Over 100 team members took to the street Saturday as participants in “March for Babies,” a walk that benefited the March of Dimes.
Phyllis Stroud, executive director for the March of Dimes, North Central Division, said fund raising totals were still being tallied and she was happy with the turnout.
Foster Park Elementary was the school which raised the most money. The top team overall was Milliken & Co.’s Monarch Plant. The team with the most fund raising participants was St. Luke Baptist Church — 28. The top financial team was Wachovia. The individual who raised the most money was Linda Morman. Disney raised the most money on line. The team with the best T-shirt was Milliken & Co.’s Cedar Hill Plant.
Wallace Thomson Hospital was recognized as the major sponsor of the walk.
The Rochester family — Davis and his parents, Josh and Brandy — were recognized as the “Ambassador Family” for the walk. Davis was born prematurely on Dec. 24, 2006.
“Just to let you know, 93 cents of every dollar you raised goes back to the mission of the March of Dimes,” Ms. Stroud told the walkers. “Please give yourselves a round of applause for the work you do. Today is absolutely a day of celebration. But in all that we do we don’t want to forget why we are here and why we worked so hard this year. Even with the state of the economy, people are still giving. Babies are still being born prematurely and you all have answered the call.”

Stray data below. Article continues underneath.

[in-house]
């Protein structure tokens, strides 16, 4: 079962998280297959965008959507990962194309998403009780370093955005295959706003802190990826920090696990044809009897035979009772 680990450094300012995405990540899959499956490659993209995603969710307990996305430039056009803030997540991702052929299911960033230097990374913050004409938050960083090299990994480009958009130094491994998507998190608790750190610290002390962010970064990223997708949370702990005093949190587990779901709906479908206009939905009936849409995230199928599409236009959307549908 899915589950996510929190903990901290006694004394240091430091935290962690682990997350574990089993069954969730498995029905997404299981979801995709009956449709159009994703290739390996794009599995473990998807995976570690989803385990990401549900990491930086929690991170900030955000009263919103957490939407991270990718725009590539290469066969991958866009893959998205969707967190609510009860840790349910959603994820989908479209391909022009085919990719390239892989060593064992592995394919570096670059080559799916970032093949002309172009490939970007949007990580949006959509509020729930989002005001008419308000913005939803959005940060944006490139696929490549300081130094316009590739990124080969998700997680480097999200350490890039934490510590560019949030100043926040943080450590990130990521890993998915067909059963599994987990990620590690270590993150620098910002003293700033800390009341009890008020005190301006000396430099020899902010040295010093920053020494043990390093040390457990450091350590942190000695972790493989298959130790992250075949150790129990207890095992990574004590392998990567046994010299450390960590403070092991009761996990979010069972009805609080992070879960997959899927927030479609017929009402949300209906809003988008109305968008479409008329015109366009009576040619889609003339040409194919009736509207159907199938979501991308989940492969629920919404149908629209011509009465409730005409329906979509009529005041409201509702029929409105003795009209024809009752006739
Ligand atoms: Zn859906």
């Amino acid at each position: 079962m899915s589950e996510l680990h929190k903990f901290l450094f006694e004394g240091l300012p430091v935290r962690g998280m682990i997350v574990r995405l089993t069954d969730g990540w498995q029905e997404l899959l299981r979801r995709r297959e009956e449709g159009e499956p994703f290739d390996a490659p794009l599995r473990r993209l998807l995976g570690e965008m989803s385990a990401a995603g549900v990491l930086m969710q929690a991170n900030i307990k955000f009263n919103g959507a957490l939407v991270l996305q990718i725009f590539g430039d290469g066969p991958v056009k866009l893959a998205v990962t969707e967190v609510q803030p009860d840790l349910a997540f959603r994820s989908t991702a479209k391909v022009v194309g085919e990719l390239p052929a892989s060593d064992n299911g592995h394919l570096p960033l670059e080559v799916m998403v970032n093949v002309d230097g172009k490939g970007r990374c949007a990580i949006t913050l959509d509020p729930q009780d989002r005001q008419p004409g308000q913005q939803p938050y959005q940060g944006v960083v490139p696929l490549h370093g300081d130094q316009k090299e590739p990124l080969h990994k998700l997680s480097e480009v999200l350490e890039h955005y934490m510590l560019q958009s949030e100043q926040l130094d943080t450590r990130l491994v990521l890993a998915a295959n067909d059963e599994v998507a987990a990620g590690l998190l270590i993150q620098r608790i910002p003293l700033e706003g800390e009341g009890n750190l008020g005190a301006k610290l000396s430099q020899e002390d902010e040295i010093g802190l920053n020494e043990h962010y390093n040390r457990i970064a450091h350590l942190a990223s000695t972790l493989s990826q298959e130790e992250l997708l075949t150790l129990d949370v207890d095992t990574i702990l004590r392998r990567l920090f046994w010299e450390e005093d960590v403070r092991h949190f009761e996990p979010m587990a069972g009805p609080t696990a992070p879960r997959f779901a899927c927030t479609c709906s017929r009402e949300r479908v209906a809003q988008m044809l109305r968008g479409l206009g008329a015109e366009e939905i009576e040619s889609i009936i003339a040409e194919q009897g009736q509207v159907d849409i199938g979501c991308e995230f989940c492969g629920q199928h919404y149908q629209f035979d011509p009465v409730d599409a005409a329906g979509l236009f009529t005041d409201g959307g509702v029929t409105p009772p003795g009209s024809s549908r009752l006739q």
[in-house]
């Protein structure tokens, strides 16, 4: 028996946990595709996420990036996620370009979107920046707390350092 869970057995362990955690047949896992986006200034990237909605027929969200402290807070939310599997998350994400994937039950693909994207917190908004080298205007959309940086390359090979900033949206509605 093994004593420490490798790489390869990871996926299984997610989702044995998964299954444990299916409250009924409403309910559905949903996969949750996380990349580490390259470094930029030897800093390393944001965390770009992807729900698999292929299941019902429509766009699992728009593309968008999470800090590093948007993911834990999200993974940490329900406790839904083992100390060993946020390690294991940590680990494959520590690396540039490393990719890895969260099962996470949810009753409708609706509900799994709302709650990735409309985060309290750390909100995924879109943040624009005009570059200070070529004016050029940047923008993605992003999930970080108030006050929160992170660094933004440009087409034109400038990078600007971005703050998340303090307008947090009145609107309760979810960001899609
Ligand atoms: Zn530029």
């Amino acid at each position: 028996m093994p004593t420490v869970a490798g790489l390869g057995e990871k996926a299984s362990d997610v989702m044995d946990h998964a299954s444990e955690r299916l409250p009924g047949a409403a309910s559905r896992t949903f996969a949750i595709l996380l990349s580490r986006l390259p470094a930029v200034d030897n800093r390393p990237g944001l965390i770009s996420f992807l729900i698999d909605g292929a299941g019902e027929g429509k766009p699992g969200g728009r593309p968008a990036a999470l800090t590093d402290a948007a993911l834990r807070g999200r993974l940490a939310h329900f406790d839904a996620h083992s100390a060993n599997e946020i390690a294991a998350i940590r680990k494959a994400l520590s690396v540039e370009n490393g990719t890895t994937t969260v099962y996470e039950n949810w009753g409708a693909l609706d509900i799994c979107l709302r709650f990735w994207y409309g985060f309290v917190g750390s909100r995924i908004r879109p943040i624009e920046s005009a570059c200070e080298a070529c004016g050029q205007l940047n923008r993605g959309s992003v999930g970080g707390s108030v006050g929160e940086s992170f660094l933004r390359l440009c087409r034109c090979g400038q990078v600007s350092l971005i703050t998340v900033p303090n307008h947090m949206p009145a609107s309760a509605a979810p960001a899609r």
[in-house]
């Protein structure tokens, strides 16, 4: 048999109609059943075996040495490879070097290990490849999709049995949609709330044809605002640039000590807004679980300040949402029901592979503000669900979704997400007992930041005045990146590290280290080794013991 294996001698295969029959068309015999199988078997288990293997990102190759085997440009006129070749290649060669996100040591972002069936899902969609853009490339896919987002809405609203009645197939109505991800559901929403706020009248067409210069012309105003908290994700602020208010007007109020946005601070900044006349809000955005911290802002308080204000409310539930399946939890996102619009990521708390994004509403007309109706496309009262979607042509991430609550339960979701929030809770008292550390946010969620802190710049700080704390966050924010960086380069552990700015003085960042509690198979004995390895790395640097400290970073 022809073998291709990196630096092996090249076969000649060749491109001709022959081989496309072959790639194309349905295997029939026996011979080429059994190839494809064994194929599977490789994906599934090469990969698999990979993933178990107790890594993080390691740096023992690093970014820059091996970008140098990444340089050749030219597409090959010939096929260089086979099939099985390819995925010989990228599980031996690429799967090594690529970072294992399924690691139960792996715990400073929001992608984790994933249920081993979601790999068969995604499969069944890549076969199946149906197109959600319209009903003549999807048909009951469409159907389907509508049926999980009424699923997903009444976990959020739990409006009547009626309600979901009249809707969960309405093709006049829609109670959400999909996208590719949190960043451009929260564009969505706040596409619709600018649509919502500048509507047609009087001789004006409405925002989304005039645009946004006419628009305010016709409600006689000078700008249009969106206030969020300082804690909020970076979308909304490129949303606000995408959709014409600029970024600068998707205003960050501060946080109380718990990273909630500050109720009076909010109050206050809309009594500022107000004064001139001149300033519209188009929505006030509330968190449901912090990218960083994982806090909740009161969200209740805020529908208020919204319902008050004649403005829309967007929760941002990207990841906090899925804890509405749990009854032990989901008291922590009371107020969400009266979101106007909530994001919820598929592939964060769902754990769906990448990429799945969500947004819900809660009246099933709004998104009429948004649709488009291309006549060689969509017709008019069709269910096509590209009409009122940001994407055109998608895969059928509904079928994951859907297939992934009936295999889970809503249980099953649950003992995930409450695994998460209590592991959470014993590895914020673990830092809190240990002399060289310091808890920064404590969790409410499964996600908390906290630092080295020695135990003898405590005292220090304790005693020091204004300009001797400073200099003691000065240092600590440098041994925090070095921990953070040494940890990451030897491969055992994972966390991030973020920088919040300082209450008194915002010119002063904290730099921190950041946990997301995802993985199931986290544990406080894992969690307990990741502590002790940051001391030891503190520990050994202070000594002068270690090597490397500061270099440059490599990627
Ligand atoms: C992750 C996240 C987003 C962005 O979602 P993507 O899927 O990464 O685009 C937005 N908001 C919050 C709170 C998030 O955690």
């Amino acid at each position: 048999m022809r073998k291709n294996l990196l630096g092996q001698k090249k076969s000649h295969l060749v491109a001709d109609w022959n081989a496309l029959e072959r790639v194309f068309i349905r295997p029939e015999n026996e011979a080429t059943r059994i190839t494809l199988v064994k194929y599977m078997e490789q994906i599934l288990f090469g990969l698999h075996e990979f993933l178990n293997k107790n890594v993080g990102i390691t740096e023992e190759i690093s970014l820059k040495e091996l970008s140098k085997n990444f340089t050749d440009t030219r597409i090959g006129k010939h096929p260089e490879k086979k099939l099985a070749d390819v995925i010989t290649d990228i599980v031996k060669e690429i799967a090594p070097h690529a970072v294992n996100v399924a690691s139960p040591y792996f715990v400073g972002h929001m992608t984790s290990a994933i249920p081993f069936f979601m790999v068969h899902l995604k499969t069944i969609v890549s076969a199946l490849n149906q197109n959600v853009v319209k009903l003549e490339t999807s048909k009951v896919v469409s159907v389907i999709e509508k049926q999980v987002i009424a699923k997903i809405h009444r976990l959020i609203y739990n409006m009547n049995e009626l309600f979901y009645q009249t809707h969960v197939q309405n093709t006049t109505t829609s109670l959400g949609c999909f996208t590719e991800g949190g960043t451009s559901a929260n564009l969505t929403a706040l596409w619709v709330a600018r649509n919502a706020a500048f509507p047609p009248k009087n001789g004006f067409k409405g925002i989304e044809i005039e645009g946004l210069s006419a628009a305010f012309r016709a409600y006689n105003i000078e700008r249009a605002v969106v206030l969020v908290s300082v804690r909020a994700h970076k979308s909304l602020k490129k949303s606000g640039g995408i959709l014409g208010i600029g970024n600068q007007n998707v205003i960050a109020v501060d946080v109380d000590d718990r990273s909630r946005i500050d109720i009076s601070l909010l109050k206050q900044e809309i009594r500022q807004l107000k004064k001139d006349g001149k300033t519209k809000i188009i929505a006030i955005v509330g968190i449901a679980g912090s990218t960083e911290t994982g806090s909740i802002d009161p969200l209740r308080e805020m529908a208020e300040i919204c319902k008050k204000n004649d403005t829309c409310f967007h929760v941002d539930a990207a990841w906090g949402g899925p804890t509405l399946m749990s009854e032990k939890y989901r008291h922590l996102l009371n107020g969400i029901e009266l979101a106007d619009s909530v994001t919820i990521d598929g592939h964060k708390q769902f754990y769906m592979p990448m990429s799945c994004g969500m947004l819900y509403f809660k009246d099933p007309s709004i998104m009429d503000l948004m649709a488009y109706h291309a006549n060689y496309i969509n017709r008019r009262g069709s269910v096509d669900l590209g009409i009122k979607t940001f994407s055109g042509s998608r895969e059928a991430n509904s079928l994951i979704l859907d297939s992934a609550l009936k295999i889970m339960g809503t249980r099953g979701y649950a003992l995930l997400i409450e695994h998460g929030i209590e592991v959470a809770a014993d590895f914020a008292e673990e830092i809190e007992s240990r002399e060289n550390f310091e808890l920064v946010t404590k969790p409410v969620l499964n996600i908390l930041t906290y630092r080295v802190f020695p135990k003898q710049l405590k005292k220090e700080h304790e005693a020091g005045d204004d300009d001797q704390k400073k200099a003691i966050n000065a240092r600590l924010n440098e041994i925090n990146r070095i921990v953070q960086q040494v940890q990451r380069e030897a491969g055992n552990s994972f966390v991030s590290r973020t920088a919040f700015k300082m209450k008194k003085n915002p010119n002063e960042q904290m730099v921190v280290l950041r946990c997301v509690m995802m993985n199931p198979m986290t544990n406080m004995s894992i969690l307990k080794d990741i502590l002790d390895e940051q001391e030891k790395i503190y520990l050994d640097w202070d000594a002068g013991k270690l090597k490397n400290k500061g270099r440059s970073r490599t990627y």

Before the start of the walk, teams were asked to break into groups of five and have one person from each group take a balloon from Capt. Greg Pickens with the Union Public Safety Department, who was distributing them. The balloons then were simultaneously released. Ms. Stroud said the number five symbolized the fact that one in five babies in South Carolina is born prematurely.
“One in five babies is born too small or too soon,” Ms. Stroud said. “There are different categories of these babies — those who by the grace of God are healthy and have normal, healthy lives. There is a second group who will struggle with lifelong health issues for the rest of their lives and on the sadder end of the spectrum there are those born too small and too soon to survive. As you go out and walk today, keep those babies in your mind, keep those families in your mind and understand the work we do and the work you allow us to do is to provide lifesaving research so we get an answer to this epidemic of prematurity. If ever baby who is born is born healthy, then our mission is done.”